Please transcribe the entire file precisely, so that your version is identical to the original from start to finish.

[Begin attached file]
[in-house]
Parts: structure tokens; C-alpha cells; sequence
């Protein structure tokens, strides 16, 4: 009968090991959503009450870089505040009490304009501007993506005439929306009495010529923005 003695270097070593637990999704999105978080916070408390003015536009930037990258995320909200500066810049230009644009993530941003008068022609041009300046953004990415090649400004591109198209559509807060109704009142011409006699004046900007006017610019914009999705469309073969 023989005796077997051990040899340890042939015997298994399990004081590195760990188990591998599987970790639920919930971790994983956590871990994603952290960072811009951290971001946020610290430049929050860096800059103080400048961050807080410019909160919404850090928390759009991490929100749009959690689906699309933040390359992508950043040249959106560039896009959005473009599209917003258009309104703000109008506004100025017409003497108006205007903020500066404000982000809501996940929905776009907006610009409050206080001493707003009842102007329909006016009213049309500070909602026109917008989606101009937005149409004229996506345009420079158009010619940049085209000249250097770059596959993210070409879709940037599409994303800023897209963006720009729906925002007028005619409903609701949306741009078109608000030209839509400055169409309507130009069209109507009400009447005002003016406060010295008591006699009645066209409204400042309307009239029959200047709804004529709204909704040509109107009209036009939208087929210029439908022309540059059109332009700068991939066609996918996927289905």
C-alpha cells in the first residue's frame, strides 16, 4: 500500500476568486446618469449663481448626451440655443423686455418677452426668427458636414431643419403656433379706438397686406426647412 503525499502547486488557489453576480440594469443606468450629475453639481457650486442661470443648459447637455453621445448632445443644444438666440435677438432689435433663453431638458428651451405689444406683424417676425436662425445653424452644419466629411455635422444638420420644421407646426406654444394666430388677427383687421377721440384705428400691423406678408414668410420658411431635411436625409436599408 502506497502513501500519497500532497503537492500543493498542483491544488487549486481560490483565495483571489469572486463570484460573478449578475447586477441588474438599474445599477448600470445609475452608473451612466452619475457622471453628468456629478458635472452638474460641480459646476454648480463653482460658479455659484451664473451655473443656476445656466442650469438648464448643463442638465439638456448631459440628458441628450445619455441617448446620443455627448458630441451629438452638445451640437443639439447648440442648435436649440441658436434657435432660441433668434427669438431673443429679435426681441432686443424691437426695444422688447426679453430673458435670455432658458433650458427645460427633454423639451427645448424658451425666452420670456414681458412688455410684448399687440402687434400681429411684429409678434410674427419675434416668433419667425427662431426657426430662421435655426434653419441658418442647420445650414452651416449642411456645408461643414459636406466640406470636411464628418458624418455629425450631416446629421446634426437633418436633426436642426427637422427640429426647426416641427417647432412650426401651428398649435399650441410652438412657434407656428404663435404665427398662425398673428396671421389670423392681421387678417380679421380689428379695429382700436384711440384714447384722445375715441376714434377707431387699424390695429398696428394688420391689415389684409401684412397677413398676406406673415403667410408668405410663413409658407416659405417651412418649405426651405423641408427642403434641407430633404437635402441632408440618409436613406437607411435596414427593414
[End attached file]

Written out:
[in-house]
Parts: structure tokens; C-alpha cells; sequence
């Protein structure tokens, strides 16, 4: 009968090991959503009450870089505040009490304009501007993506005439929306009495010529923005 003695270097070593637990999704999105978080916070408390003015536009930037990258995320909200500066810049230009644009993530941003008068022609041009300046953004990415090649400004591109198209559509807060109704009142011409006699004046900007006017610019914009999705469309073969 023989005796077997051990040899340890042939015997298994399990004081590195760990188990591998599987970790639920919930971790994983956590871990994603952290960072811009951290971001946020610290430049929050860096800059103080400048961050807080410019909160919404850090928390759009991490929100749009959690689906699309933040390359992508950043040249959106560039896009959005473009599209917003258009309104703000109008506004100025017409003497108006205007903020500066404000982000809501996940929905776009907006610009409050206080001493707003009842102007329909006016009213049309500070909602026109917008989606101009937005149409004229996506345009420079158009010619940049085209000249250097770059596959993210070409879709940037599409994303800023897209963006720009729906925002007028005619409903609701949306741009078109608000030209839509400055169409309507130009069209109507009400009447005002003016406060010295008591006699009645066209409204400042309307009239029959200047709804004529709204909704040509109107009209036009939208087929210029439908022309540059059109332009700068991939066609996918996927289905």
C-alpha cells in the first residue's frame, strides 16, 4: 500500500476568486446618469449663481448626451440655443423686455418677452426668427458636414431643419403656433379706438397686406426647412 503525499502547486488557489453576480440594469443606468450629475453639481457650486442661470443648459447637455453621445448632445443644444438666440435677438432689435433663453431638458428651451405689444406683424417676425436662425445653424452644419466629411455635422444638420420644421407646426406654444394666430388677427383687421377721440384705428400691423406678408414668410420658411431635411436625409436599408 502506497502513501500519497500532497503537492500543493498542483491544488487549486481560490483565495483571489469572486463570484460573478449578475447586477441588474438599474445599477448600470445609475452608473451612466452619475457622471453628468456629478458635472452638474460641480459646476454648480463653482460658479455659484451664473451655473443656476445656466442650469438648464448643463442638465439638456448631459440628458441628450445619455441617448446620443455627448458630441451629438452638445451640437443639439447648440442648435436649440441658436434657435432660441433668434427669438431673443429679435426681441432686443424691437426695444422688447426679453430673458435670455432658458433650458427645460427633454423639451427645448424658451425666452420670456414681458412688455410684448399687440402687434400681429411684429409678434410674427419675434416668433419667425427662431426657426430662421435655426434653419441658418442647420445650414452651416449642411456645408461643414459636406466640406470636411464628418458624418455629425450631416446629421446634426437633418436633426436642426427637422427640429426647426416641427417647432412650426401651428398649435399650441410652438412657434407656428404663435404665427398662425398673428396671421389670423392681421387678417380679421380689428379695429382700436384711440384714447384722445375715441376714434377707431387699424390695429398696428394688420391689415389684409401684412397677413398676406406673415403667410408668405410663413409658407416659405417651412418649405426651405423641408427642403434641407430633404437635402441632408440618409436613406437607411435596414427593414